For over a decade, rare earths have emerged as a crucial commodity in the race for the geo-economic dominance of this century, and that is not by chance. As a matter of fact, rare earths are fundamental for the development of the new technologies that will enable the green revolution envisaged by the international community’s climate change efforts.
Global foreign direct investment (FDI) flows fell by 35 per cent in 2020 to $1 trillion, from $1.5 trillion in 2019 (World Investment Report 2021). This is the lowest level since 2005. The pandemic has hit hardest developed economies (-58%) while developing countries proved relatively more resilient (-8%).
The COVID-19 pandemic, aside from being a health disaster, was a huge economic shock to the world economy. All G20 countries had negative GDP growth in 2020, except for China, which eked out a 2.3% expansion. All these major economies, and most smaller ones too, carried out Keynesian counter-cyclical fiscal and monetary stimulus policies.
Debate over a shake-up of the international corporate tax system has been ongoing for many years now, with few concrete outcomes (Figure 9). But this time looks different. The pandemic has had a profound effect on public finances around the world. And with governments scrabbling for additional revenues, corporate taxes are an attractive source.
In the early ages of hydrocarbons, when the oil companies discovered gas, they quickly abandoned the wells and moved the drilling rigs to other areas, looking for the most valuable crude oil. In those days, gas was considered as the poor relative of the fossil fuel family.
Seventeen elements in the periodic table – the so-called “rare earths” – play a major role in the calculations and strategies of various nations. In many ways, rare earths are the vitamins of industrial society in the 21st century: they are vital to key products from hi-tech items (smartphones and monitors) to energy conversion systems (wind turbines, photovoltaic panels and electrical machinery) and even military equipment (lasers and radar). The difficulties involved in replacing them with alternative materials make rare earths uniquely strategic resources.
Semiconductors are the world's fourth-most-traded product after crude oil, refined oil, and cars.
Driven by acute shortages and growing geopolitical competition, semiconductors have shot up the EU policy agenda over the past year. Caught in the crossfire of a global trade war and exposed to the vagaries of an undiversified supply chain, Europe has understood how its strategic autonomy is dependent on these chips. Looking further ahead, Europe aims to diversify its economic structure and be at the forefront of the next generation of digital technologies.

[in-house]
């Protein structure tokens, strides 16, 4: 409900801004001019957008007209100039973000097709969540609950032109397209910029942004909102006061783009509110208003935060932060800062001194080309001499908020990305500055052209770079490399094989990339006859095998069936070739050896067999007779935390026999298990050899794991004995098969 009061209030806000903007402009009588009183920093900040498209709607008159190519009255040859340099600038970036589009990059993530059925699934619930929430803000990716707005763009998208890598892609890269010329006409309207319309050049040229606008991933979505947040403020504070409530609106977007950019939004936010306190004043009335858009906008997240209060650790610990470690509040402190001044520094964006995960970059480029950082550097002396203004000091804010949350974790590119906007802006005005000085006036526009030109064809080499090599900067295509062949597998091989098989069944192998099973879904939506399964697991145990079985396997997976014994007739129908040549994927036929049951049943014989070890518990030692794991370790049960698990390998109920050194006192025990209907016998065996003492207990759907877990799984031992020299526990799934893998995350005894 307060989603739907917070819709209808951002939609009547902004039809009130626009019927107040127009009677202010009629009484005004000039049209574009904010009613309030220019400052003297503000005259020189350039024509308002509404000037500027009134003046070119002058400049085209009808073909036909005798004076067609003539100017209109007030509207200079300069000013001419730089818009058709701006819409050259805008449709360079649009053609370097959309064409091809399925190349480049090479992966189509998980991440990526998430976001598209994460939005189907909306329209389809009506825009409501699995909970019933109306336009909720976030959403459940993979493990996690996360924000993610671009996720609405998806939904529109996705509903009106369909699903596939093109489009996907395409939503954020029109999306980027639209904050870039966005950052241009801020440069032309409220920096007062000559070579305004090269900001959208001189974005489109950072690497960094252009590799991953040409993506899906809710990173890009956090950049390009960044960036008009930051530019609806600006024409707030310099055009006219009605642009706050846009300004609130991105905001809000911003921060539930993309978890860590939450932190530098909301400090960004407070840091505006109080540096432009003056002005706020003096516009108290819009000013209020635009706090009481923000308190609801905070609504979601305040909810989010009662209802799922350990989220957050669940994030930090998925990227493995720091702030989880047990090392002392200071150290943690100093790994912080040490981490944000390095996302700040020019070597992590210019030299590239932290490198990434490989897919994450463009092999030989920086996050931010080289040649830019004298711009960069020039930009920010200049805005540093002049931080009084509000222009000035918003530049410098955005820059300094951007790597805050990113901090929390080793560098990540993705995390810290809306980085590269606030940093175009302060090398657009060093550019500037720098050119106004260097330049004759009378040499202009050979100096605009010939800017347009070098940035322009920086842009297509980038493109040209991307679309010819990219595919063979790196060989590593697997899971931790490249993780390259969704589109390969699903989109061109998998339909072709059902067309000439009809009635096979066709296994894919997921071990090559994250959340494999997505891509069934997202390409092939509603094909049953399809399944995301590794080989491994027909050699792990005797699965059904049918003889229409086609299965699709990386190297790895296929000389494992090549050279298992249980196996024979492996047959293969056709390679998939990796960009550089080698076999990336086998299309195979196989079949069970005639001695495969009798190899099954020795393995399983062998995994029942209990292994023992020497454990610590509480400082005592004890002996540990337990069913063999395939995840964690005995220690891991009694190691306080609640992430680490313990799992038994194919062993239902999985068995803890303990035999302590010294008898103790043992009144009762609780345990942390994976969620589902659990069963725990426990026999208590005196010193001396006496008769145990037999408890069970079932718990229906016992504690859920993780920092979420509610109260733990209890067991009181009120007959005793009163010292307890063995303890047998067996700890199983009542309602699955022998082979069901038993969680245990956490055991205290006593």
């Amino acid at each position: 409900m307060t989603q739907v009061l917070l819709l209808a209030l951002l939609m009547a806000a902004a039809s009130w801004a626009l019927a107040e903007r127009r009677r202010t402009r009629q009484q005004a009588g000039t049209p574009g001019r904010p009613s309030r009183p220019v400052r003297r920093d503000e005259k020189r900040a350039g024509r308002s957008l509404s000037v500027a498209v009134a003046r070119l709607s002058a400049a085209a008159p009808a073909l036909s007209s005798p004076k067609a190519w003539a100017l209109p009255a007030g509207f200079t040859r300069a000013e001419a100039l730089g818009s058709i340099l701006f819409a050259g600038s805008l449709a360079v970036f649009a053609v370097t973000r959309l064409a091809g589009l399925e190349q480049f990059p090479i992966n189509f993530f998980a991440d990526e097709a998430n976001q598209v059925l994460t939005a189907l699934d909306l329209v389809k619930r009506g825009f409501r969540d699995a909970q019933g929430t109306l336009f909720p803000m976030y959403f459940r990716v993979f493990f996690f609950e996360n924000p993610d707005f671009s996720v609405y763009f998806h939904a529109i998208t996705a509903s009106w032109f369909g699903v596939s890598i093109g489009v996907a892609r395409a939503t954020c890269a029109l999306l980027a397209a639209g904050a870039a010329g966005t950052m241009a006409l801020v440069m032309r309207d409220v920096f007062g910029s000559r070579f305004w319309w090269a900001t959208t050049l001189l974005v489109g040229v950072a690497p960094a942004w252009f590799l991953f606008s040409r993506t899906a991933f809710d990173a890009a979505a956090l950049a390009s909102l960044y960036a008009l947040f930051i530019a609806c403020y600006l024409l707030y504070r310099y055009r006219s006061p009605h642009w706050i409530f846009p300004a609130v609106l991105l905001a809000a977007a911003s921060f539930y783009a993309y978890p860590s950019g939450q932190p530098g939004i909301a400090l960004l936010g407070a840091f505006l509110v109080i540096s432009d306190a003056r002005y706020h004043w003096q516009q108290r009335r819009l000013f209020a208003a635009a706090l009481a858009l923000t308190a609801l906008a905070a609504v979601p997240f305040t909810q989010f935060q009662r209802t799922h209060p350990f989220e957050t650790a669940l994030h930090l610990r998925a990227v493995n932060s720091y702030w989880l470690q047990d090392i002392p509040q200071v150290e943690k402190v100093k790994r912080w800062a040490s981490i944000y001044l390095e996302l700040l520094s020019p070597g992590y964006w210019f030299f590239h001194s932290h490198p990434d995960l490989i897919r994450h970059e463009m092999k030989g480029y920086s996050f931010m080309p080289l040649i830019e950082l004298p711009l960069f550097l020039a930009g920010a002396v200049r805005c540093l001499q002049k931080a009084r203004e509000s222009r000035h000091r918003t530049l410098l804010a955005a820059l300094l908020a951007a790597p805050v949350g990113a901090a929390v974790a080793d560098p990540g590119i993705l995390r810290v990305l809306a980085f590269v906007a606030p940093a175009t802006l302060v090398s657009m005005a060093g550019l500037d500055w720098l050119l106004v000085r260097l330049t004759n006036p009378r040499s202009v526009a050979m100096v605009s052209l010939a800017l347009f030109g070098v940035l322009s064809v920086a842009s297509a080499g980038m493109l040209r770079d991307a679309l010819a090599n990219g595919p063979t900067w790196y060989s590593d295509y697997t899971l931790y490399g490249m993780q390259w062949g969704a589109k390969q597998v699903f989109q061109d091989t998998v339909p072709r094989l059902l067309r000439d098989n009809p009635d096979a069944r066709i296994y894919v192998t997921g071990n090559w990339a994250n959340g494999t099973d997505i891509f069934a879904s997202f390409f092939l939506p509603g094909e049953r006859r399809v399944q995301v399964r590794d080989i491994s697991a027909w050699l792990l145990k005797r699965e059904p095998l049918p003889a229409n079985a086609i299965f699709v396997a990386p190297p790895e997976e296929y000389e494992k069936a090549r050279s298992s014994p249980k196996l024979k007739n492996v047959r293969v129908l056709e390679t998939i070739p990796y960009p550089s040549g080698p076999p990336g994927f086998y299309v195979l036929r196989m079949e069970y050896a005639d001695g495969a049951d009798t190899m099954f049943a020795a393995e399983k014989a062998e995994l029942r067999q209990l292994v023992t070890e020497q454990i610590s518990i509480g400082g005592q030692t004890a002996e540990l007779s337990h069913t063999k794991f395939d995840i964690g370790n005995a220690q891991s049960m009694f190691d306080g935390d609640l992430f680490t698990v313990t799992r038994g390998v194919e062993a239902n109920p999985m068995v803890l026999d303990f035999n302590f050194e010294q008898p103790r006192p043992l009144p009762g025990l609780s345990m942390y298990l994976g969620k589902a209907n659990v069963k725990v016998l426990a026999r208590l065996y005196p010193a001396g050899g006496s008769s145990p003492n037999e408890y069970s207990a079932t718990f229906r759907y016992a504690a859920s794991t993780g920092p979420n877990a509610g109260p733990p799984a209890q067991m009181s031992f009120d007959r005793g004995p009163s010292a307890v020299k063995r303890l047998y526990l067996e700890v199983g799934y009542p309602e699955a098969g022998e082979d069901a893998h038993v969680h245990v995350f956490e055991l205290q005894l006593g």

Taiwan has long been one of the most essential actors for the global semiconductor manufacturing industry, with the world’s largest and most advanced semiconductor foundry, the Taiwan Semiconductor Manufacturing Company (TSMC), and a top fabless integrated circuit (IC) design company, MediaTek. TSMC accounted for over 50% of the 2020 global semiconductor foundry market on top of being the only chipmaker that has mastered the 5nm chip production alongside its rival, South Korea’s Samsung Electronics.
The continued global chip shortage in recent months amid the COVID-19 pandemic has highlighted the role of semiconductors, their supply chain, production stages and business cycle in the global economy.
America’s 78-year-old president, Joe Biden, might not seem like the world’s most tech savvy leader. But some of his administration’s biggest policies have focused on a small but fundamentally important technology: the semiconductor. Known more prosaically as “computer chips”, semiconductors power technology of all types from vast data centers to the simplest consumer electronics. In the age of the Internet of Things, almost every electrical device has a semiconductor inside.
Semiconductors are the strategic industry of the 21st Century. They are the foundation of economic and military power. Future industries will be based on the ability to use semiconductors and software to create new goods and services. Semiconductors are also one of the most highly advanced technologies, operating at the edge of physics and material sciences, and the product of a complex, distributed supply chain centered on the Pacific Rim.